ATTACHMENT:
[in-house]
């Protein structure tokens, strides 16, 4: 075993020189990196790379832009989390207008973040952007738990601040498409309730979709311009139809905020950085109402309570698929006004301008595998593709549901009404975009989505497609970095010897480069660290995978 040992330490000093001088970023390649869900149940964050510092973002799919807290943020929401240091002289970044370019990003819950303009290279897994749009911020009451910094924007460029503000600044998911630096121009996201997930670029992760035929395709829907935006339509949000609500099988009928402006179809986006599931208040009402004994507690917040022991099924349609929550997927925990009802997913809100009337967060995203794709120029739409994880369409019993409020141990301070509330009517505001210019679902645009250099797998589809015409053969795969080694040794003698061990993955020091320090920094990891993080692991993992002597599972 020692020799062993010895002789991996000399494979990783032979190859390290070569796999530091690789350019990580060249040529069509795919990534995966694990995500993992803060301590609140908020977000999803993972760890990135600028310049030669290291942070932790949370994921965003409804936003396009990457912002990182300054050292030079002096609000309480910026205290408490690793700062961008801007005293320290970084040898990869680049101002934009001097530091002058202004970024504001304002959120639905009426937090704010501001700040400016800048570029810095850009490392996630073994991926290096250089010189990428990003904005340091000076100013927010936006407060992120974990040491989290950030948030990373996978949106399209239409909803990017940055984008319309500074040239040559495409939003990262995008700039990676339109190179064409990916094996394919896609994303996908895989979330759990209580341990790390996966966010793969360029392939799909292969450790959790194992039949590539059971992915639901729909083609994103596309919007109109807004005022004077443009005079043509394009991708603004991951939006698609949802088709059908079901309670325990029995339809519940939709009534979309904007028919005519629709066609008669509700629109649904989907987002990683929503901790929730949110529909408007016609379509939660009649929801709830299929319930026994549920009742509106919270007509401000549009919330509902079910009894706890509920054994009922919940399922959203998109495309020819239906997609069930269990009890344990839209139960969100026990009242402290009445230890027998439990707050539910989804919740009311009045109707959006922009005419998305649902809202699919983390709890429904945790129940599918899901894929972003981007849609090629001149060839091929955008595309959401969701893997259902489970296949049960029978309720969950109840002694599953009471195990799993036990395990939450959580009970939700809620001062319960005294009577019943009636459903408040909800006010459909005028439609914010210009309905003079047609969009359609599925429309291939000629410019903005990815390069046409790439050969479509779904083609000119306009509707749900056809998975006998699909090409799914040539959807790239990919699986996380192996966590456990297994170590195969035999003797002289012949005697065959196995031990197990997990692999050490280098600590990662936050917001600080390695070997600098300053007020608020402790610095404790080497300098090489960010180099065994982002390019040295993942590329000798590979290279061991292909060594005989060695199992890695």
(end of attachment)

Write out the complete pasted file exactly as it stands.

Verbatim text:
[in-house]
């Protein structure tokens, strides 16, 4: 075993020189990196790379832009989390207008973040952007738990601040498409309730979709311009139809905020950085109402309570698929006004301008595998593709549901009404975009989505497609970095010897480069660290995978 040992330490000093001088970023390649869900149940964050510092973002799919807290943020929401240091002289970044370019990003819950303009290279897994749009911020009451910094924007460029503000600044998911630096121009996201997930670029992760035929395709829907935006339509949000609500099988009928402006179809986006599931208040009402004994507690917040022991099924349609929550997927925990009802997913809100009337967060995203794709120029739409994880369409019993409020141990301070509330009517505001210019679902645009250099797998589809015409053969795969080694040794003698061990993955020091320090920094990891993080692991993992002597599972 020692020799062993010895002789991996000399494979990783032979190859390290070569796999530091690789350019990580060249040529069509795919990534995966694990995500993992803060301590609140908020977000999803993972760890990135600028310049030669290291942070932790949370994921965003409804936003396009990457912002990182300054050292030079002096609000309480910026205290408490690793700062961008801007005293320290970084040898990869680049101002934009001097530091002058202004970024504001304002959120639905009426937090704010501001700040400016800048570029810095850009490392996630073994991926290096250089010189990428990003904005340091000076100013927010936006407060992120974990040491989290950030948030990373996978949106399209239409909803990017940055984008319309500074040239040559495409939003990262995008700039990676339109190179064409990916094996394919896609994303996908895989979330759990209580341990790390996966966010793969360029392939799909292969450790959790194992039949590539059971992915639901729909083609994103596309919007109109807004005022004077443009005079043509394009991708603004991951939006698609949802088709059908079901309670325990029995339809519940939709009534979309904007028919005519629709066609008669509700629109649904989907987002990683929503901790929730949110529909408007016609379509939660009649929801709830299929319930026994549920009742509106919270007509401000549009919330509902079910009894706890509920054994009922919940399922959203998109495309020819239906997609069930269990009890344990839209139960969100026990009242402290009445230890027998439990707050539910989804919740009311009045109707959006922009005419998305649902809202699919983390709890429904945790129940599918899901894929972003981007849609090629001149060839091929955008595309959401969701893997259902489970296949049960029978309720969950109840002694599953009471195990799993036990395990939450959580009970939700809620001062319960005294009577019943009636459903408040909800006010459909005028439609914010210009309905003079047609969009359609599925429309291939000629410019903005990815390069046409790439050969479509779904083609000119306009509707749900056809998975006998699909090409799914040539959807790239990919699986996380192996966590456990297994170590195969035999003797002289012949005697065959196995031990197990997990692999050490280098600590990662936050917001600080390695070997600098300053007020608020402790610095404790080497300098090489960010180099065994982002390019040295993942590329000798590979290279061991292909060594005989060695199992890695």